I am behind in writing blogs. We’ve had so much going on and too much excitement for my taste, some of which I am not going to discuss here yet. Instead, I’ll share our embarrassment and shame.
We have been buddy boating with Michael and Cherie on Pura Vida. They are subscribed to Chris Parker’s weather service and have information we do not. We are trying to subscribe to the weather service, but need Internet access. Anyway, Pura Vida decided to move into Cambridge Cay mooring field to wait out a cold front coming through. Therefore, we decided to follow along after going out into the Exuma Sound to try some fishing outside Exuma Park.
The weather and sailing were fantastic and, even though we didn’t catch a fish, it was a beautiful and relaxing day sailing – until we reached the entrance to the anchorage at Cambridge Cay. It happened so quickly we are not entirely sure what happened or why. But near as we can figure, as we rounded the corner, the sun was in front of us and Dave could not make out the color change from the channel to the shallows. Whatever the cause, Dave suddenly realized we were in shallow water and called out to me.
By the time I looked and tried to figure out where we were in relation to the channel, we hit bottom. We hit again and again and even harder again. Then the boat stopped entirely. The tide was nearly at the low, but continued to drop for the next 30 minutes. During that time we pounded on the coral (? rocks?) over and over. I was picturing our hull getting holed. When low tide finally hit, we sat still. There was nothing we were able to do. We were hard aground.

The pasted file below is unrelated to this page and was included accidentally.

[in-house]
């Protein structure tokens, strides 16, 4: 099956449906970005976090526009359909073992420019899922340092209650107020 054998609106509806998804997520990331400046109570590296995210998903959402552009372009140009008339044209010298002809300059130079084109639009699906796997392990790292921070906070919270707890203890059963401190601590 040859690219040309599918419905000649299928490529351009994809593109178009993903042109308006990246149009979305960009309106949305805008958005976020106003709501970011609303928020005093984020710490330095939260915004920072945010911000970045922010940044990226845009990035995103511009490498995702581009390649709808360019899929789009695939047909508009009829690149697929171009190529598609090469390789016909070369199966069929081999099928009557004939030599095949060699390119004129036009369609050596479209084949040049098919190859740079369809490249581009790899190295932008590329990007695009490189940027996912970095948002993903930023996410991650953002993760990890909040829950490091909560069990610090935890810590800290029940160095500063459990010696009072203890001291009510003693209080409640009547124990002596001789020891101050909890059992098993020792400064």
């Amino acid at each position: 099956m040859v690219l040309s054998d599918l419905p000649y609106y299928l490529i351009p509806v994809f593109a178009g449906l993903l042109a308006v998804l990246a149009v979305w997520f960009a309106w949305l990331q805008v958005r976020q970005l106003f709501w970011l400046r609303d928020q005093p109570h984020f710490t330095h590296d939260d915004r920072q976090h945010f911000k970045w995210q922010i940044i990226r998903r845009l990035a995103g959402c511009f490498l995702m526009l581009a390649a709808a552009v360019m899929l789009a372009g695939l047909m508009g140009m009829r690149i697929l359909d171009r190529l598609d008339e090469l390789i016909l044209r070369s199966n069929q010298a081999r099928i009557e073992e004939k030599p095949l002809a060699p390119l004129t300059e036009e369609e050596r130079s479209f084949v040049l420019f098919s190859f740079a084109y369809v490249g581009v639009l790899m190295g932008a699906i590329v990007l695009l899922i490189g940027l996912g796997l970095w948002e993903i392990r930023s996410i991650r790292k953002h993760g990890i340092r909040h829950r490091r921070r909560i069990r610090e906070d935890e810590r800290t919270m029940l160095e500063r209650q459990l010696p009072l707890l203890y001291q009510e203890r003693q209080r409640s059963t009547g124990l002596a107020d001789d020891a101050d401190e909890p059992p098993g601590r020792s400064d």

I radioed Pura Vida and Michael came out in his dinghy to do some soundings to figure out which way is deepest for us to aim for when the tide came back up. There is a 3-4 foot tide swing in the Bahamas, so we knew we would eventually be free. Unfortunately, we pictured the worst while we sat and helplessly waited.
As the tide rose, Livin’ Life bounced and pounded again and again until freed. We motored over to the mooring field and picked up a ball with perfect ease – looking like pros after looking like incompetent newbies entering the channel. As soon as we were tied up, I lost my composure and ran inside to have a mini breakdown. I don’t think Dave had ever seen me cry inconsolably before in all our years of marriage. I couldn’t help it. All of our mishaps, nearly being blown out to sea, bad weather, lost phones, etc., etc. had built up until it had to come pouring out. I thought things would start out easier than this. I knew we’d be challenged, but we’d never been responsible for the bad stuff before.
I pulled myself together and Dave and I donned our wetsuits to dive down to inspect the damage. I’m sure glad I dove with Dave. If he had come up and said, “It’s not that bad,” I would have assumed he was trying to pacify me. But I saw for myself that we had no hull, rudder, or prop damage. Only the bottoms of the keels had lost some fiberglass and bottom paint. This is still not good, by any means, but at least we would stay afloat! This is embarrassing to post. No one wants to admit their goof ups, but we are committed to giving the whole story of our experiences. Now we will go hang our heads and I’ll try not to cry.